Annie Apple Takes A Bite Out of New York – The Shadow League (blog)

Posted: Tuesday, July 26, 2016

Annie Apple, mother of Giants rookie defensive back Eli Apple, is getting checks off the strength of her son’s NFL career. And he hasn’t even played a down yet. I don’t know if this is a classic case of media hyping and typical sheep journalism, or if his mom has a real future. But considering the culprits, I’m going to play this by ear.

Already caking off of a job as a correspondent for ESPN’s “Sunday Countdown,” Annie will also be writing a column for SI.com throughout the season. Her column is being touted as a “behind-the-scenes-look” at the “unique experience” of the mother of an NFL rookie.

Much props and respect to her, but at the end of the day, the question begs to be asked: is she just a loud, overbearing mom? A sweet lady and she did a fine job raising Eli and supporting his dream, but is ESPN really reaching, as is SI.com? 

There’s no doubt she is one of America’s most vocal, comical and culturally aware Sports Moms. She’s also an avid tweeter (@SurvinAmerica) who combines honesty, humor and a pop culture swag with her motherly suggestions, advice and tough love for her son.

She’s also been on the homie Jemelle “Juice” Hill’s ESPN show, “His & Hers.” Getting co-signed by those two pop culture taste-makers is a stepping stone to stardom. 

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                                    (Photo Credit: espnmediazone.com)

America first got a kick out of Annie’s tweets when she responded to a scout who said Eli’s Draft stock takes a hit because he has “no life skills.”  

She went in on the anonymous scout and from her first confrontational tweet, her legend was born. 

When Annie’s piece, which included a nugget about not letting the 20-year-old Eli wear a Rolex to Draft Day, dropped in SI, it was a wrap. She was an overnight celebrity.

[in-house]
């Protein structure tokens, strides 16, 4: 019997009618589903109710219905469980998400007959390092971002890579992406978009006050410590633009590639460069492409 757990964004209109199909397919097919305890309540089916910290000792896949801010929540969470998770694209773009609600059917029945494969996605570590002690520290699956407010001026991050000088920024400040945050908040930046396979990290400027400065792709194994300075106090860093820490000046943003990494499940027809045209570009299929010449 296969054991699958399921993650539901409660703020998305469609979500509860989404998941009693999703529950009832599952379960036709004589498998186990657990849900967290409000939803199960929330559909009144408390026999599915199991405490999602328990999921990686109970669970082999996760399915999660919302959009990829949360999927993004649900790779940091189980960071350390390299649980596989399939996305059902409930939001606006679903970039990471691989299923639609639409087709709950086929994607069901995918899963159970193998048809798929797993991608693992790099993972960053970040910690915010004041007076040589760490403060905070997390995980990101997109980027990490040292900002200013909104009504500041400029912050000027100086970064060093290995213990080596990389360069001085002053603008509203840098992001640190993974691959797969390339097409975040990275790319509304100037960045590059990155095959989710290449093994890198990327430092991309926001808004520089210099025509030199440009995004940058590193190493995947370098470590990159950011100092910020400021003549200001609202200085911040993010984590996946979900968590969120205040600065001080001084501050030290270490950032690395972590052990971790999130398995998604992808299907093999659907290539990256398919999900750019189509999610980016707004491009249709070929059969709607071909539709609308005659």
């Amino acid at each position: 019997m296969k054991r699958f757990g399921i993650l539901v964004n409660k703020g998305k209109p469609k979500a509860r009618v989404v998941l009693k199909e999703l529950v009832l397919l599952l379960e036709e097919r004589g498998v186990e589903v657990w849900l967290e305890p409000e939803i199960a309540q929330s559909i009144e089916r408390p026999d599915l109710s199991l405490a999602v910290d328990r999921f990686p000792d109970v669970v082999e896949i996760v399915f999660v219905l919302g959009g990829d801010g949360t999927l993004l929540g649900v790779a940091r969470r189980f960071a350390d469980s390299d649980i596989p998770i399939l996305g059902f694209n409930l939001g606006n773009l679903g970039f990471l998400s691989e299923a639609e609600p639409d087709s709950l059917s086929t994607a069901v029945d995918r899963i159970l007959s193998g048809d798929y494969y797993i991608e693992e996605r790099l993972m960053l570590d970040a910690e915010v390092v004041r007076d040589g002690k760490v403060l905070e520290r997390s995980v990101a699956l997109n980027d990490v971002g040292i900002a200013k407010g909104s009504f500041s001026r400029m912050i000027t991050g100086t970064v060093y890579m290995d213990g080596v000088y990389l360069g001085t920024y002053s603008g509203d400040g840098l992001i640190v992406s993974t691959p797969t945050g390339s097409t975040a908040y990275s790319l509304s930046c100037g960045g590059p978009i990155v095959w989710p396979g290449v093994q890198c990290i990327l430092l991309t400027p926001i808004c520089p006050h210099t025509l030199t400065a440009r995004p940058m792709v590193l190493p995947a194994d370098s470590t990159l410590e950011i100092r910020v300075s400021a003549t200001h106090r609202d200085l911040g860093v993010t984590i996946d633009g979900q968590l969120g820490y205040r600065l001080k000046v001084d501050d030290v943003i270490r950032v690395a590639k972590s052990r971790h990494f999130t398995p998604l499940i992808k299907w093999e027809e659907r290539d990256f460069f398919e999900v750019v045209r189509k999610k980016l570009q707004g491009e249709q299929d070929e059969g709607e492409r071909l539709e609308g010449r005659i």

Annie wrote about the draft experience in which she revealed that she told her son “no fancy jewelry”…because he was a jobless kid right out of college.

“Eli was offered Rolex watches and diamonds to wear on draft day. I told him, ‘Dude, you’re an unemployed college dropout. You will not be on TV with a Rolex,'” Annie wrote. “So we decided if he needed to know what time it was, he could just look at his phone. I bought him a portable charger.”

She’s a natural on the screen and her philosophies and beliefs are on point. Her on-camera persona is captivating.



However, let’s look at this from Eli’s perspective. While he supports his mom 100 percent in anything that gives her fulfillment, I personally don’t see how a pro athlete’s mom giving personal insight on a team her rookie son is on could mesh well with the other guys in the locker room, coaches and management. The last thing Eli needs is the distraction of his mother’s broadcast journalism career as he transitions to the grueling next level. He didn’t make it anywhere yet. Let the boy get off his feet first!

By all means, take advantage of New York’s myriad marketing opportunities, but Annie, this is your son’s dream, not yours. Let him get his feet wet with the NY media and the fans and experience the harsh realities of failure and glorious successes that a New York player lives.

He is entering shark-filled waters filled with demanding owners, new coaches under pressure, a GM whose time is running short, c’hip thirsty fans, a carnivorous media and a mom with no chill button. 

She says she doesn’t live Tweet during the game and doesn’t discuss team business. So all that’s left is for her to be is the loud mom, and the TV world has had enough of those reality show cliches.

Seems like another desperate act by ESPN to be cool and fake inclusive.

I just wish Annie had a pause button. She could have waited a season or two for him to assimilate into the league. It’s time to let Eli become a man and he doesn’t need his mom stealing his shine or getting in his way as he establishes his own identity.

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